“I thought [Kendall] threw the ball really well,” Brown said. “We had three, maybe four dropped passes in the first half. I thought he made really good decisions. The second half, his decision-making wasn’t as good. He missed on several deep throws we needed to hit to be competitive in that game. But he’s our starter. And that’s how we’ll move forward.”

The Mountaineers did, however, have some formations dialed up for redshirt freshman Trey Lowe at OU. Brown wasn’t thrilled with the overall outcome on many of those plays, but said there were some good things on display.

“We’ve got to be more productive when we’re in those sets,” Brown said. “We had a couple clear runs where we didn’t get as many yards as we’d like to. I think Trey is getting better. It was good to get him in the game. We’d have liked to use him a little more. He had one really nice run late in the game and he was able to get a completion, so that will help him from a confidence standpoint.”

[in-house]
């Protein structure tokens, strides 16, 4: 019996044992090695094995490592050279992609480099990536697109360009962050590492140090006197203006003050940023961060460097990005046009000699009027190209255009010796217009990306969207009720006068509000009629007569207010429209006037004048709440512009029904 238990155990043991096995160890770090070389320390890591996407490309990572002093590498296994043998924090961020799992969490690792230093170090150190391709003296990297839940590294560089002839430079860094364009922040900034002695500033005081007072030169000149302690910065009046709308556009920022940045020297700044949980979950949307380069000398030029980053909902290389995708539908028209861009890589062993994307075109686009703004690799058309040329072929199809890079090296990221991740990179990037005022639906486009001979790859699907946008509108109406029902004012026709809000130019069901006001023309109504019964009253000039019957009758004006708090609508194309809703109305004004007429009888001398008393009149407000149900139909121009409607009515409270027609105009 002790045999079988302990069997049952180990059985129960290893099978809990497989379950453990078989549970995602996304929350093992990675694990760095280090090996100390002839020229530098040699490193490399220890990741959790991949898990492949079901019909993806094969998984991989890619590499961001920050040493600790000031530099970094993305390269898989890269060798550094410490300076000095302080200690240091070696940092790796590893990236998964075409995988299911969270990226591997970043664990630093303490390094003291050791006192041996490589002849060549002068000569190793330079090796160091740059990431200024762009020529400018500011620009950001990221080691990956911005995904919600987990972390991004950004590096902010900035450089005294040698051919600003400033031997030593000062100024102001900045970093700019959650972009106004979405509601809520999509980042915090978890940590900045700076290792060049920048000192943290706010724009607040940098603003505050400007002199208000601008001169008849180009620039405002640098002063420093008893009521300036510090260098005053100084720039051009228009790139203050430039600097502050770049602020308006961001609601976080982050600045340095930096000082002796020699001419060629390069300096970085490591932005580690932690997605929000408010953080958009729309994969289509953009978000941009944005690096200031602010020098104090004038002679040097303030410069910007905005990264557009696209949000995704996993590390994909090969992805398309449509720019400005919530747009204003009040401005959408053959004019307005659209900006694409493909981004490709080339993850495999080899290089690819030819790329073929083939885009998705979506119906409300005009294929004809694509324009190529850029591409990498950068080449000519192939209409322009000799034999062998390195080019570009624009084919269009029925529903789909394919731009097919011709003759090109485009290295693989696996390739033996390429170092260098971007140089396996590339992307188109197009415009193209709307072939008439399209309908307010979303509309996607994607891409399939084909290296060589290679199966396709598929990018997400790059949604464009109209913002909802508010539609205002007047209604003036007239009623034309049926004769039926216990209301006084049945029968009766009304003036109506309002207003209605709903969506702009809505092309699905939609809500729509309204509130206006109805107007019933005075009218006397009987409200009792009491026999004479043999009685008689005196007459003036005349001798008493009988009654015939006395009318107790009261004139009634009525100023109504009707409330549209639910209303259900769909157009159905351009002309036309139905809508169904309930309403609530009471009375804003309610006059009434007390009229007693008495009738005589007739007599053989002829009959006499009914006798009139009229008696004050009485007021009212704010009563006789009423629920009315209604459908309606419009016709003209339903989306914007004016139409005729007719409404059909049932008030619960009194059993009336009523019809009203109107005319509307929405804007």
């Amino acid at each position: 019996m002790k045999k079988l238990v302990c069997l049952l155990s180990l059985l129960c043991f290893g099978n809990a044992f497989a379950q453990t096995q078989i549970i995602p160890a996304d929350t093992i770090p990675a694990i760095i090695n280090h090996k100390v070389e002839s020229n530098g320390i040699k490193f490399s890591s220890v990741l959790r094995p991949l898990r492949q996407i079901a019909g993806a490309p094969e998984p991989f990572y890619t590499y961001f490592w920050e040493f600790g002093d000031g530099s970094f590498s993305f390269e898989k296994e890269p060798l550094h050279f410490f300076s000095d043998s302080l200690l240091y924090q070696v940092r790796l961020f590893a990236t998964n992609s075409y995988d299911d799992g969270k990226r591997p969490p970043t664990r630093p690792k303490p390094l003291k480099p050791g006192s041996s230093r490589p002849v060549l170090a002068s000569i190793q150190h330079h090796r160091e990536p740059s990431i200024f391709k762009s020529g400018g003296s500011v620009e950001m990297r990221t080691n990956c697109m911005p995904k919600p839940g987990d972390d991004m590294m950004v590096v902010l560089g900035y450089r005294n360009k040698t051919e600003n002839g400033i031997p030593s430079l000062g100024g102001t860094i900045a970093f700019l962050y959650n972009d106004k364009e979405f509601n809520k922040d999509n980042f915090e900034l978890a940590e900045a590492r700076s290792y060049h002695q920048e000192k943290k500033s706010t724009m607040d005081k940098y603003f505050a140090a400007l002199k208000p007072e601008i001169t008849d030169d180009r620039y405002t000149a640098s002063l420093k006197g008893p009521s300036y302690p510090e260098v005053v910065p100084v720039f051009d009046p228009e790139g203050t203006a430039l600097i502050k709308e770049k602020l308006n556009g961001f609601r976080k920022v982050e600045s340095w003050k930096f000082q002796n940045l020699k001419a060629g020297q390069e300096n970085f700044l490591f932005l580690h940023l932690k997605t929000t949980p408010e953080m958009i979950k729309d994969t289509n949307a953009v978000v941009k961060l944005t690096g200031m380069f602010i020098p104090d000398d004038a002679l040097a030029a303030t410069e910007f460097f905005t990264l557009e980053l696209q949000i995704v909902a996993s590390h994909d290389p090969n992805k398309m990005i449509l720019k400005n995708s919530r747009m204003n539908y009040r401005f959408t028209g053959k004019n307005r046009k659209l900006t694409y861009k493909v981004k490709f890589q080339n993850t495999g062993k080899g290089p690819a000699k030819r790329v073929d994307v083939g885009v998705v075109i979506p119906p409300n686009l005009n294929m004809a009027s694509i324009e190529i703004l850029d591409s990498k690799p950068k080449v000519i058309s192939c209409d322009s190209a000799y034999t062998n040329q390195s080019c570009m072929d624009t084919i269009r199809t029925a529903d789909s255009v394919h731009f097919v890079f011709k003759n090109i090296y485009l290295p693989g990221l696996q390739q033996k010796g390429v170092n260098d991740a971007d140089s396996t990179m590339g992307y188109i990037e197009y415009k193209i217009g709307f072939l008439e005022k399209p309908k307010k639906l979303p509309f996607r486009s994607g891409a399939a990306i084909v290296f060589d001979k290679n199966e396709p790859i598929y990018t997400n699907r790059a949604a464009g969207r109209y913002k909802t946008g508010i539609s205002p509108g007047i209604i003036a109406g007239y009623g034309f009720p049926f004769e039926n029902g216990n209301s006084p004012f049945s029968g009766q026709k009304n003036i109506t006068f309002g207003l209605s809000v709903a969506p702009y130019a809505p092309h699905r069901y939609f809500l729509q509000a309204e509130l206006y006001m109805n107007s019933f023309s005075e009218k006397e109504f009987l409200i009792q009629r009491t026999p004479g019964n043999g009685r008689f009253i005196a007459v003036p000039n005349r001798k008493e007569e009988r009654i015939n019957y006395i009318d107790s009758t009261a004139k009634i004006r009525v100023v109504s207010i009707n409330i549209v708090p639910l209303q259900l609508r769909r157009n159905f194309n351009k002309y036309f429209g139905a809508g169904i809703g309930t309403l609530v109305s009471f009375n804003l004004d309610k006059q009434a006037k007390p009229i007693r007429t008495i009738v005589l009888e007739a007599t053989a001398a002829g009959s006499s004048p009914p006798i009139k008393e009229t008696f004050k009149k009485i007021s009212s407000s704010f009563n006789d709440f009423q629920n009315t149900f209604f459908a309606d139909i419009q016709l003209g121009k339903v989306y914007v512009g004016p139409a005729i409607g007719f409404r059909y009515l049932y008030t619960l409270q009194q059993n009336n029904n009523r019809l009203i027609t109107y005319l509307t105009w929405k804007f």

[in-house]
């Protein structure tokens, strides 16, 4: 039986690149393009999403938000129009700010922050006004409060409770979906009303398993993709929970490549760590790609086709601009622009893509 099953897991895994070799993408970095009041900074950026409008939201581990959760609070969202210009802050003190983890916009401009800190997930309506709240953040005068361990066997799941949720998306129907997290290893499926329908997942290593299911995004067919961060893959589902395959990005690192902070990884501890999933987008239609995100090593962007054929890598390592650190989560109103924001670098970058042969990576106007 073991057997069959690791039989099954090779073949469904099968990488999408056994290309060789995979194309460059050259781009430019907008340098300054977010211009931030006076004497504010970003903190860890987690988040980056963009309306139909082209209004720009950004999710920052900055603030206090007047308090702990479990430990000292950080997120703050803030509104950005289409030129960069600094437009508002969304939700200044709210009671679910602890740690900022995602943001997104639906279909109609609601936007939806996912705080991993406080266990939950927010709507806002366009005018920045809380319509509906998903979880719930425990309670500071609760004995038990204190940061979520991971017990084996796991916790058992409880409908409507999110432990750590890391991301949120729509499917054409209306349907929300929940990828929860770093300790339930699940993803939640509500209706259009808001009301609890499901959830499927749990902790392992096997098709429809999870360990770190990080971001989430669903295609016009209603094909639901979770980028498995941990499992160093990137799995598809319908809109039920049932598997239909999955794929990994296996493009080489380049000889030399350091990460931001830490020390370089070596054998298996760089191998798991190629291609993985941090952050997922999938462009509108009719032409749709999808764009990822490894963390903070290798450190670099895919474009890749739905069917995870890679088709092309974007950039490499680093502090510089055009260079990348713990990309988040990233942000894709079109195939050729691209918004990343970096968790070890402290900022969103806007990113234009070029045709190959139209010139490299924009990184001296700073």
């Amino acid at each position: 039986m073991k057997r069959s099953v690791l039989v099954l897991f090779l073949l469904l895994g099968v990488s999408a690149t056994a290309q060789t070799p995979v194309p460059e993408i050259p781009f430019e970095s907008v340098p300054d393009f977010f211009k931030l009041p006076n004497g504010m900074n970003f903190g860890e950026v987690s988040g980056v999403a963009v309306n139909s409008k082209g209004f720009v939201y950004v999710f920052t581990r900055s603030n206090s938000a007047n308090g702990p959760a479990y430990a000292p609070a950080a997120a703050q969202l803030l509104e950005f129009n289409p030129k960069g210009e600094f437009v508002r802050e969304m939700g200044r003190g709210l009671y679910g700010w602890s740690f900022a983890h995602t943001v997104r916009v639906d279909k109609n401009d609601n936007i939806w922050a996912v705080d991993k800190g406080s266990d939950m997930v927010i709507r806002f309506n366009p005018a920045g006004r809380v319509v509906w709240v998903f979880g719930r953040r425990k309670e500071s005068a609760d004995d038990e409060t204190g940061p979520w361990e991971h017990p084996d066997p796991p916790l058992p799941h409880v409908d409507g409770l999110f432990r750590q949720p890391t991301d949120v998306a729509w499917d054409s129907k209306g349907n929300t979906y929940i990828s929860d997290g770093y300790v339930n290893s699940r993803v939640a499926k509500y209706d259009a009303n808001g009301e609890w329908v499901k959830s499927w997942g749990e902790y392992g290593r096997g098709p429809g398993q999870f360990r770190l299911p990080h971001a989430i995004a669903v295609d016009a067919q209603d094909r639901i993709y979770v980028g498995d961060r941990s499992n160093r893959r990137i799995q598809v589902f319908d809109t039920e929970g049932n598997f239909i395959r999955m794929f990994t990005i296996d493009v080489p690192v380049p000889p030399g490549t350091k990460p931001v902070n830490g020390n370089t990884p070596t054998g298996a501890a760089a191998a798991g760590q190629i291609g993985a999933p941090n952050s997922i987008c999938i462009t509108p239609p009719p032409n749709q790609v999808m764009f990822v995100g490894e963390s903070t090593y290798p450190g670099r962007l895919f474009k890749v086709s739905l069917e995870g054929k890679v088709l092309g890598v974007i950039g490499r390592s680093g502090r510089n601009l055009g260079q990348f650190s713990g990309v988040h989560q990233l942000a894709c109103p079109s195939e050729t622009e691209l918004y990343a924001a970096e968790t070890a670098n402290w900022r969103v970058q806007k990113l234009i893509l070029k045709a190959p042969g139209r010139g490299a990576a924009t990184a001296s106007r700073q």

ADDITION BY ATTRITION

Under the best circumstances, West Virginia’s secondary is anchored by seniors, but much of the depth behind those upperclassmen is very young.

When hit by injuries, like the one to cornerback Keith Washington, or emergencies, like cornerback Hakeem Bailey being ejected early in the second half two weeks ago against Iowa State, the Mountaineers have been forced to go with guys like true freshman cornerback Nicktroy Fortune, who has played every defensive snap for WVU the last two weeks. Fellow true freshman Tavian Mayo was thrown into his first action of the season after Bailey’s ejection. With Washington still injured and Bailey benched for the first half at Oklahoma, WVU moved starting free safety Josh Norwood back to his former position at cornerback and started ex-Capital High standout Kerry Martin Jr. at free safety.

“I think that what you’re seeing in the young people playing, those first- and second-year players, is significant improvement from the first opportunity they had,” Brown said. “Even though the game didn’t do anywhere near the way you want Saturday, I thought those guys showed some progress.”